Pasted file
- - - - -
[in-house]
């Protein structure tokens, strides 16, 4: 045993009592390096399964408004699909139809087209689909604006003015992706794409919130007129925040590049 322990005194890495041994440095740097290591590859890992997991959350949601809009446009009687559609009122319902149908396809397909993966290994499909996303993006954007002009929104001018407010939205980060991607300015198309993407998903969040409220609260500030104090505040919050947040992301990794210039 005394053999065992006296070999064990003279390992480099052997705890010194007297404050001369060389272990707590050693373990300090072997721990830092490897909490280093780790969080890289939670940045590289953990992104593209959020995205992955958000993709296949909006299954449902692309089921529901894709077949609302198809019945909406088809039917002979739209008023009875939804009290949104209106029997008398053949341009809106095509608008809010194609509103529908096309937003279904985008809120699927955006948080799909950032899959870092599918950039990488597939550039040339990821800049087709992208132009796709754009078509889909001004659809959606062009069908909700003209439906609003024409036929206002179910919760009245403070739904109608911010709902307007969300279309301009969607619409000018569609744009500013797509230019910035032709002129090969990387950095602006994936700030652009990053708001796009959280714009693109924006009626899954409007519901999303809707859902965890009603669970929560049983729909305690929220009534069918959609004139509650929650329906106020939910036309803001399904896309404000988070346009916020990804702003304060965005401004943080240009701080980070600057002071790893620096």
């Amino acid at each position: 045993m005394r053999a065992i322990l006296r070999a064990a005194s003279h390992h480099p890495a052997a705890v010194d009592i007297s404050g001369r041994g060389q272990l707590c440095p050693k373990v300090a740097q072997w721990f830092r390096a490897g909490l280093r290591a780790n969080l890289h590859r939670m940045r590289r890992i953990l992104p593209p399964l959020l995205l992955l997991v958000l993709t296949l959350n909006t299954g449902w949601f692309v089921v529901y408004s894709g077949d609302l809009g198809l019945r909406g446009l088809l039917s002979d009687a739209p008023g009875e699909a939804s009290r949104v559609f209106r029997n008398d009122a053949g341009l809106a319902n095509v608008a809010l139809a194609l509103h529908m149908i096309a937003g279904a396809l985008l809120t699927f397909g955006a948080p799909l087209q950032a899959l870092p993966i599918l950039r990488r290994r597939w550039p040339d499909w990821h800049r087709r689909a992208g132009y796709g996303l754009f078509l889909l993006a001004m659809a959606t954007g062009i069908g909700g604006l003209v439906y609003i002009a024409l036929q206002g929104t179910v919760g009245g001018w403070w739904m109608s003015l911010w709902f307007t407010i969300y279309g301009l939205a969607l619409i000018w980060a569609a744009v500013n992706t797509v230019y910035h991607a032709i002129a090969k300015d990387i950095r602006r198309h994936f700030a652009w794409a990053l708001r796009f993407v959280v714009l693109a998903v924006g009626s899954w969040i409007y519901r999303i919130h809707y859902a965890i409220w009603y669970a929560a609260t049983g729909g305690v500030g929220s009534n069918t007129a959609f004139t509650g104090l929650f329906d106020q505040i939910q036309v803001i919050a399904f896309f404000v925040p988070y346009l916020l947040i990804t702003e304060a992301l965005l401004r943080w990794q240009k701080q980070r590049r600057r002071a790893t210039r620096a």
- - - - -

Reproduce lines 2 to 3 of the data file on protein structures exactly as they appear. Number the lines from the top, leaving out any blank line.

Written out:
């Protein structure tokens, strides 16, 4: 045993009592390096399964408004699909139809087209689909604006003015992706794409919130007129925040590049 322990005194890495041994440095740097290591590859890992997991959350949601809009446009009687559609009122319902149908396809397909993966290994499909996303993006954007002009929104001018407010939205980060991607300015198309993407998903969040409220609260500030104090505040919050947040992301990794210039 005394053999065992006296070999064990003279390992480099052997705890010194007297404050001369060389272990707590050693373990300090072997721990830092490897909490280093780790969080890289939670940045590289953990992104593209959020995205992955958000993709296949909006299954449902692309089921529901894709077949609302198809019945909406088809039917002979739209008023009875939804009290949104209106029997008398053949341009809106095509608008809010194609509103529908096309937003279904985008809120699927955006948080799909950032899959870092599918950039990488597939550039040339990821800049087709992208132009796709754009078509889909001004659809959606062009069908909700003209439906609003024409036929206002179910919760009245403070739904109608911010709902307007969300279309301009969607619409000018569609744009500013797509230019910035032709002129090969990387950095602006994936700030652009990053708001796009959280714009693109924006009626899954409007519901999303809707859902965890009603669970929560049983729909305690929220009534069918959609004139509650929650329906106020939910036309803001399904896309404000988070346009916020990804702003304060965005401004943080240009701080980070600057002071790893620096």
């Amino acid at each position: 045993m005394r053999a065992i322990l006296r070999a064990a005194s003279h390992h480099p890495a052997a705890v010194d009592i007297s404050g001369r041994g060389q272990l707590c440095p050693k373990v300090a740097q072997w721990f830092r390096a490897g909490l280093r290591a780790n969080l890289h590859r939670m940045r590289r890992i953990l992104p593209p399964l959020l995205l992955l997991v958000l993709t296949l959350n909006t299954g449902w949601f692309v089921v529901y408004s894709g077949d609302l809009g198809l019945r909406g446009l088809l039917s002979d009687a739209p008023g009875e699909a939804s009290r949104v559609f209106r029997n008398d009122a053949g341009l809106a319902n095509v608008a809010l139809a194609l509103h529908m149908i096309a937003g279904a396809l985008l809120t699927f397909g955006a948080p799909l087209q950032a899959l870092p993966i599918l950039r990488r290994r597939w550039p040339d499909w990821h800049r087709r689909a992208g132009y796709g996303l754009f078509l889909l993006a001004m659809a959606t954007g062009i069908g909700g604006l003209v439906y609003i002009a024409l036929q206002g929104t179910v919760g009245g001018w403070w739904m109608s003015l911010w709902f307007t407010i969300y279309g301009l939205a969607l619409i000018w980060a569609a744009v500013n992706t797509v230019y910035h991607a032709i002129a090969k300015d990387i950095r602006r198309h994936f700030a652009w794409a990053l708001r796009f993407v959280v714009l693109a998903v924006g009626s899954w969040i409007y519901r999303i919130h809707y859902a965890i409220w009603y669970a929560a609260t049983g729909g305690v500030g929220s009534n069918t007129a959609f004139t509650g104090l929650f329906d106020q505040i939910q036309v803001i919050a399904f896309f404000v925040p988070y346009l916020l947040i990804t702003e304060a992301l965005l401004r943080w990794q240009k701080q980070r590049r600057r002071a790893t210039r620096a």